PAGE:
such that he or she is competent to make the decision that he or she would like to end his or her
life, and needs medical assistance to actively end his or her life at a specific time. However, all
four categories are significant. Individuals who are competent to choose euthanasia might prefer
passive euthanasia, and so make arrangements for food or fluids to be withheld, or for life-saving
medical treatment to end. And individuals who are not competent to make a decision might be
suffering from tremendous pain, or their loved ones might be certain that they would wish to be
spared the indignity of invasive medical treatments. In all these cases, there might be morally
significant reasons for thinking that euthanasia is morally permissible.
It is important to keep in mind that there will generally be multiple moral agents involved in
cases of euthanasia. Even if a moral theory declares that it is morally permissible for an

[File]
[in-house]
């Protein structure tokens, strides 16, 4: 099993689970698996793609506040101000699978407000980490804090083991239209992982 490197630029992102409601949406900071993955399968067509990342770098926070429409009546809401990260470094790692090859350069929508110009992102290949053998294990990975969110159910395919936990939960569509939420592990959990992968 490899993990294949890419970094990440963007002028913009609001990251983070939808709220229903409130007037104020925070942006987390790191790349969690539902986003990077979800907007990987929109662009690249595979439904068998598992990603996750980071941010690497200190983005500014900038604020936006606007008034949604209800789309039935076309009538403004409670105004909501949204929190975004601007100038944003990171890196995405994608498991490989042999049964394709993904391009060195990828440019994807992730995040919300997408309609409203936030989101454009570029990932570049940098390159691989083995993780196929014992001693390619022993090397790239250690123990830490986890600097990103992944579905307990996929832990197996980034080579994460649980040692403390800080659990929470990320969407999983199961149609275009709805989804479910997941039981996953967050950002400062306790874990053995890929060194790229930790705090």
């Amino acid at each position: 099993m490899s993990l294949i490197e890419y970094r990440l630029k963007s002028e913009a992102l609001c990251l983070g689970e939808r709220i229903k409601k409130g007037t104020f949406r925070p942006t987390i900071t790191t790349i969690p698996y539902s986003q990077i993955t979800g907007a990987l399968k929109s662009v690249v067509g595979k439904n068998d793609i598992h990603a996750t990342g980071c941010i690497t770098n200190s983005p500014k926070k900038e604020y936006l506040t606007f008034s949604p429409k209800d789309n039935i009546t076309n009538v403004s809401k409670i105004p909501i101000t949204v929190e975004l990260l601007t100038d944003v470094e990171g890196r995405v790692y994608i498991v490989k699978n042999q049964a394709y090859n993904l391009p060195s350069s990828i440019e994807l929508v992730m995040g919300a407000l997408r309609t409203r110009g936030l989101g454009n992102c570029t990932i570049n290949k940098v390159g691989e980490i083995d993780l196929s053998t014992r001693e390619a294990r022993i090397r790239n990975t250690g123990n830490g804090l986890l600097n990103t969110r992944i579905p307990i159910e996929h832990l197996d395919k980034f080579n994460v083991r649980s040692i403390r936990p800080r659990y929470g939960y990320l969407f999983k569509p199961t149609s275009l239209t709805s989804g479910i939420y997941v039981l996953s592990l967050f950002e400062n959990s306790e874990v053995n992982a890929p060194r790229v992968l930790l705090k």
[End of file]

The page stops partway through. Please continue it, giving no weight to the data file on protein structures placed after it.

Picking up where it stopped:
individual to choose to end his or her life, the moral theory might at the same time declare that
anyone who assists the individual is acting wrongly. If the individual is incompetent to make the
decision for him or herself, there might be multiple individuals who feel that they have the moral
right or responsibility to make the determination on the incompetent agentâ??s behalf.
In contemporary society, the death penalty is always supposed to be carried out as a kind of
punishment. Although there have been human societies which engaged in ritualistic killings,
legally sanctioned contemporary executions by nation-states are supposed to be instances of
justice. Some moral theories justify executions on utilitarian grounds, arguing that the death
penalty can deter future crimes. Others justify execution on the grounds of retributive justice.